The AMC Gremlin Benefited From the Catastrophic Failure of 2 Competitors
Rarely do you find a vehicle on the road today that is as polarizing and iconic as the AMC Gremlin. The Gremlin, produced from 1970 through 1978 in the United States, was one of the first trendy, economy subcompact vehicles produced by an American company. With styling that many considered so ugly that it was cool, solid fuel economy, and an incredibly affordable price tag, the Gremlin offered something different that other American companies failed to produce at the time.
Sadly, the AMC Gremlin would eventually be redesigned and rereleased as the AMC Spirit in 1979 with a much more subdued design, losing much of its original character. Although the Gremlin was a failure in the public eye, the AMC Gremlin was a sales success for AMC due to just how cheap these vehicles were to produce. Some of these successful sales can be traced back to the catastrophic failures seen with the Gremlin’s only domestic competition. Here is everything you need to know about the AMC Gremlin and which two automotive failures helped contribute to the Gremlin’s success.
The AMC Gremlin was way ahead of its time
The AMC Gremlin was originally designed by Dick Teague, with the original Gremlin design being sketched out on an airline barf bag, according to The Great Funk by Thomas Hine. The Gremlin was to be produced as a short-body version of the Javelin with styling that stood out from the competition. The Gremlin was built as a subcompact vehicle, still made with care and sturdy construction. The one-piece rear glass, which opened independently of the body, helped the Gremlin feel much more solidly built than the competition. While the Gremlin may look like a hatchback, only the rear glass was movable.
The Gremlin was cheap to produce and cheap for consumers, starting at just $1,879, which, adjusted for inflation, is only around $15,000 today. This made the Gremlin one of the cheapest cars you could buy that was not a Volkswagen Beetle. According to MotorTrend, the Gremlin was also cheap to drive, thanks to its combined fuel economy numbers of around 21.7 mpg. This amount of fuel-saving capabilities was something never before seen with an American-produced car, especially one produced before the 1973 oil embargo.
The Gremlin found success thanks to its competitors’ mistakes
When the 1973 Oil Embargo hit the U.S. with fuel shortages and gas prices climbing to heights never seen before, the AMC Gremlin was a favorite for many due to its solid fuel economy and availability on American dealer lots. The Gremlin also had its fair share of luck with its competitors; the Chevy Vega and the Ford Pinto.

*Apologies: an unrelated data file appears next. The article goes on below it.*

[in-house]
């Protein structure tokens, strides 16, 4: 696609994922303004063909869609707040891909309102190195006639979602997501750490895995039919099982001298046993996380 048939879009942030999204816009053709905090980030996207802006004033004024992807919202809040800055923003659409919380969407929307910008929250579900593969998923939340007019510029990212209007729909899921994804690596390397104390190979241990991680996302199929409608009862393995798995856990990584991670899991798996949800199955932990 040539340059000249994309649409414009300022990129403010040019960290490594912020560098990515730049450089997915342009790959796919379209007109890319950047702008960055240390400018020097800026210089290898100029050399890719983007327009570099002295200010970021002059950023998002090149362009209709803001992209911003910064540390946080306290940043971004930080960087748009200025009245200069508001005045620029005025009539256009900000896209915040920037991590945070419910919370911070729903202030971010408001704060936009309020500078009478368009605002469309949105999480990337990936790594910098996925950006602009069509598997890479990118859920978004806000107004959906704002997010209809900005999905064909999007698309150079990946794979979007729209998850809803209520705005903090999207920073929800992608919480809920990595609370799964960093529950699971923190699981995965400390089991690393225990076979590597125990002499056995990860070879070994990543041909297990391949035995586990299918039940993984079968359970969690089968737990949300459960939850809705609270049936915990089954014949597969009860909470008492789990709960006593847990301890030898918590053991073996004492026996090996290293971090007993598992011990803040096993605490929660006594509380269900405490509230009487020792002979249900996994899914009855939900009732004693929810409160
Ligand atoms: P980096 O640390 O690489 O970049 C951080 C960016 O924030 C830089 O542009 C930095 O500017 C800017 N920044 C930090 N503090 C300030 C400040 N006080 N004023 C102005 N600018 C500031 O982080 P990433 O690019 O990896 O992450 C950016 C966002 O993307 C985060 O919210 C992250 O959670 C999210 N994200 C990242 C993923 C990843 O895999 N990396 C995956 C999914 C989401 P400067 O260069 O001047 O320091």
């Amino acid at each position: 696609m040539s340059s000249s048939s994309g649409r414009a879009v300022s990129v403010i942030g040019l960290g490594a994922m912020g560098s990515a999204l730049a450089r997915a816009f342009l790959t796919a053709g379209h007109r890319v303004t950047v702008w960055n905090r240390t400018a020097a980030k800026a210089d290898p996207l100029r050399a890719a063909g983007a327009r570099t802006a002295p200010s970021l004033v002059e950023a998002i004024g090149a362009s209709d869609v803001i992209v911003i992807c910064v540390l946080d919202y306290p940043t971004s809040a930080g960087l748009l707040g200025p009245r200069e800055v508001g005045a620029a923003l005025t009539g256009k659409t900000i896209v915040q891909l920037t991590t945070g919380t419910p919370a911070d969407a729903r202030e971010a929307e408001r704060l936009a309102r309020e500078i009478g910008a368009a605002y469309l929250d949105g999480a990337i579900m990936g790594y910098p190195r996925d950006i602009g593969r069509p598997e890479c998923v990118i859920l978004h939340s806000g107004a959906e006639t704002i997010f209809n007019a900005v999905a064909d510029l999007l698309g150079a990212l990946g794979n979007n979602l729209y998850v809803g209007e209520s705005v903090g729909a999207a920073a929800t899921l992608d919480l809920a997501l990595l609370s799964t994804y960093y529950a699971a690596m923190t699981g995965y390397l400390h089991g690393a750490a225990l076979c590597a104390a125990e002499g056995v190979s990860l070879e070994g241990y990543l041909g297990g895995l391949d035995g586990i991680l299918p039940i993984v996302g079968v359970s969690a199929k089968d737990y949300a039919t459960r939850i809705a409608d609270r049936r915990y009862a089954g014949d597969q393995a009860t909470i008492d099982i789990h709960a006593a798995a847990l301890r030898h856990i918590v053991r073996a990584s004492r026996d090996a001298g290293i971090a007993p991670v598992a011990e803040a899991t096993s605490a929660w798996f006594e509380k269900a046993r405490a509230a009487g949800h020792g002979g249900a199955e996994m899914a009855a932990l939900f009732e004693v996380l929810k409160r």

The Pinto infamously had issues with combusting upon rear impact. According to the American Museum of Tort Law, rear-end collisions while driving the Pinto didn’t just lead to simple fires but explosions due to the rear gas tank being one of the first components of the Pinto to rupture on impact. While the Pinto continued selling, Ford was forced to recall 1.5 million Pintos from 1971 to 1976.
On the other hand, the Chevy Vega was not necessarily a dangerous subcompact to drive, and it sold well due to its Camaro-like appearance. However, with use, the Vega turned out to be an unreliable car due to rusting body panels after just a few years of use and malfunctioning engine valve stem seals, which would rot away quickly and lead to engine oil entering the Vega’s cylinders.
The AMC Gremlin was a success, just not an obvious one
For the mainstream automotive market, the AMC Gremlin seemed like a failure. It was an ugly car that ended up being discontinued, so the public thought it was a sales flop. However, the Gremlin was a huge success at the end for AMC, and it helped AMC’s public image by producing a domestic subcompact that was not plagued with dangerous recalls or premature rust issues.
With over 600,000 Gremlins sold, this quirky car kept AMC afloat and led to the development of better subcompact American cars in the future.